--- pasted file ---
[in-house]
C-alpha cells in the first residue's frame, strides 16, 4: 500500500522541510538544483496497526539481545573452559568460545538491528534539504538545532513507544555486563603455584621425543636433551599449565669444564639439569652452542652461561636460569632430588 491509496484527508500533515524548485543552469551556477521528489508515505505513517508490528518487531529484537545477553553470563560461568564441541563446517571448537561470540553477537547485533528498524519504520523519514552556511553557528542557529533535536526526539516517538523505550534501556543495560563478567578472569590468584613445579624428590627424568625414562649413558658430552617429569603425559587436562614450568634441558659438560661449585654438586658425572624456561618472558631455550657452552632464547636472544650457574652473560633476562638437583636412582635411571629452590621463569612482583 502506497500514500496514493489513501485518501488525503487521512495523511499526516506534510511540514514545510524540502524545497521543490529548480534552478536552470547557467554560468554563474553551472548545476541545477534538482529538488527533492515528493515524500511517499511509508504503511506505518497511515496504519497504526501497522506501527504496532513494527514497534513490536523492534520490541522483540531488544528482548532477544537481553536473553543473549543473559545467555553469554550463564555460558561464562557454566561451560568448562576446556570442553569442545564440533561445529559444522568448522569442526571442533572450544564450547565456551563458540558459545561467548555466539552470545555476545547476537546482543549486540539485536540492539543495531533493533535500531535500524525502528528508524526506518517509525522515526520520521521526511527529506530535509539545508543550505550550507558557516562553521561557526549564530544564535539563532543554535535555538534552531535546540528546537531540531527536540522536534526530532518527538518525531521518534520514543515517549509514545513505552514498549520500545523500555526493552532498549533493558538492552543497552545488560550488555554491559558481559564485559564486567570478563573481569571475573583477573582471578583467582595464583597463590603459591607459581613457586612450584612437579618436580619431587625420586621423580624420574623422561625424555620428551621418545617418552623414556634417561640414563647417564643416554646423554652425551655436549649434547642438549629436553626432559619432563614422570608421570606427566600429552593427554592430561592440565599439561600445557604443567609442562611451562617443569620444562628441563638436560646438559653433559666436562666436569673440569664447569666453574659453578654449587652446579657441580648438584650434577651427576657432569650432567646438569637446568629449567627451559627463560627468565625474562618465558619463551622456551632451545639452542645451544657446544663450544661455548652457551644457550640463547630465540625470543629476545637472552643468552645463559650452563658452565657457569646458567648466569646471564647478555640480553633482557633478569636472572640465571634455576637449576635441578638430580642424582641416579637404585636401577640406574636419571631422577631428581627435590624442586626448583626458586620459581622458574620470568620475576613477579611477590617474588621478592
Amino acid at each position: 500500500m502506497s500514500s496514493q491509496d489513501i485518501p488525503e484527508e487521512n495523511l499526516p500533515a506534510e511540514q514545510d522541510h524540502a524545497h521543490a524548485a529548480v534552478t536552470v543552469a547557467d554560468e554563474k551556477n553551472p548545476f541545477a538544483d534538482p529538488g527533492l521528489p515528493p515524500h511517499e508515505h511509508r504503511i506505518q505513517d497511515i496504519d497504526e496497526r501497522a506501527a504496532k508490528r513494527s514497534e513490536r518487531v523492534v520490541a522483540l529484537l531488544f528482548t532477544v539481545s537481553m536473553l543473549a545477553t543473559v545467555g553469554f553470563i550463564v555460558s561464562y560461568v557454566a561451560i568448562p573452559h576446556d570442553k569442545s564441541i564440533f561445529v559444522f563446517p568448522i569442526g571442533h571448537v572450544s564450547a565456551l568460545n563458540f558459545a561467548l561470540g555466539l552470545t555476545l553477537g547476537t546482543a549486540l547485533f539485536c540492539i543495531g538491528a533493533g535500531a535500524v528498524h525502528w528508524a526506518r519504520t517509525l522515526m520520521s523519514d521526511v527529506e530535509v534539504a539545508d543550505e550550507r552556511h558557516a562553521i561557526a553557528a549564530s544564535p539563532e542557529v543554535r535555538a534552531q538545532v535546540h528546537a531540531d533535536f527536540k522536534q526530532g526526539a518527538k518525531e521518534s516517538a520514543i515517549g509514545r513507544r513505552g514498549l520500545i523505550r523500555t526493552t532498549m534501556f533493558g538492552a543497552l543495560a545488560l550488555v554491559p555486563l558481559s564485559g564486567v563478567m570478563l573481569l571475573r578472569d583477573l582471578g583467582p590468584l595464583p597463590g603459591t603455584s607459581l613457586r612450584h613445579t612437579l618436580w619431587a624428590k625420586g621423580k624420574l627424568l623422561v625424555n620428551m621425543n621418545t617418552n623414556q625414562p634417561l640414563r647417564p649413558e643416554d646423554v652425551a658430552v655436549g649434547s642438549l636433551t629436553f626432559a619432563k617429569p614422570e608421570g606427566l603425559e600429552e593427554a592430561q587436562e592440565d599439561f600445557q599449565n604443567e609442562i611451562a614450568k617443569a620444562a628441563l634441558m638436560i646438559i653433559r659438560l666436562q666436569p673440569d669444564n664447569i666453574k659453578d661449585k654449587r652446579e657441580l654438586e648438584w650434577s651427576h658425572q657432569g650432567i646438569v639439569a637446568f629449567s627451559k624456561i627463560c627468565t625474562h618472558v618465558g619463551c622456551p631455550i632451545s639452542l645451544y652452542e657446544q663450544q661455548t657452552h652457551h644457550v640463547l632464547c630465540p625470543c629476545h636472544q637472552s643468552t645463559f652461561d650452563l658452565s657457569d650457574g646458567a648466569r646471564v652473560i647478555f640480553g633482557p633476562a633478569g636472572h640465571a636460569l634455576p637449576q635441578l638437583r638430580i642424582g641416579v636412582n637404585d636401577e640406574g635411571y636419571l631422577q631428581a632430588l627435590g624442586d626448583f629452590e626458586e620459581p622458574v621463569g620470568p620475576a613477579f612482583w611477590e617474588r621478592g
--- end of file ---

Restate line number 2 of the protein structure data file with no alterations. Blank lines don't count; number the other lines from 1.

C-alpha cells in the first residue's frame, strides 16, 4: 500500500522541510538544483496497526539481545573452559568460545538491528534539504538545532513507544555486563603455584621425543636433551599449565669444564639439569652452542652461561636460569632430588 491509496484527508500533515524548485543552469551556477521528489508515505505513517508490528518487531529484537545477553553470563560461568564441541563446517571448537561470540553477537547485533528498524519504520523519514552556511553557528542557529533535536526526539516517538523505550534501556543495560563478567578472569590468584613445579624428590627424568625414562649413558658430552617429569603425559587436562614450568634441558659438560661449585654438586658425572624456561618472558631455550657452552632464547636472544650457574652473560633476562638437583636412582635411571629452590621463569612482583 502506497500514500496514493489513501485518501488525503487521512495523511499526516506534510511540514514545510524540502524545497521543490529548480534552478536552470547557467554560468554563474553551472548545476541545477534538482529538488527533492515528493515524500511517499511509508504503511506505518497511515496504519497504526501497522506501527504496532513494527514497534513490536523492534520490541522483540531488544528482548532477544537481553536473553543473549543473559545467555553469554550463564555460558561464562557454566561451560568448562576446556570442553569442545564440533561445529559444522568448522569442526571442533572450544564450547565456551563458540558459545561467548555466539552470545555476545547476537546482543549486540539485536540492539543495531533493533535500531535500524525502528528508524526506518517509525522515526520520521521526511527529506530535509539545508543550505550550507558557516562553521561557526549564530544564535539563532543554535535555538534552531535546540528546537531540531527536540522536534526530532518527538518525531521518534520514543515517549509514545513505552514498549520500545523500555526493552532498549533493558538492552543497552545488560550488555554491559558481559564485559564486567570478563573481569571475573583477573582471578583467582595464583597463590603459591607459581613457586612450584612437579618436580619431587625420586621423580624420574623422561625424555620428551621418545617418552623414556634417561640414563647417564643416554646423554652425551655436549649434547642438549629436553626432559619432563614422570608421570606427566600429552593427554592430561592440565599439561600445557604443567609442562611451562617443569620444562628441563638436560646438559653433559666436562666436569673440569664447569666453574659453578654449587652446579657441580648438584650434577651427576657432569650432567646438569637446568629449567627451559627463560627468565625474562618465558619463551622456551632451545639452542645451544657446544663450544661455548652457551644457550640463547630465540625470543629476545637472552643468552645463559650452563658452565657457569646458567648466569646471564647478555640480553633482557633478569636472572640465571634455576637449576635441578638430580642424582641416579637404585636401577640406574636419571631422577631428581627435590624442586626448583626458586620459581622458574620470568620475576613477579611477590617474588621478592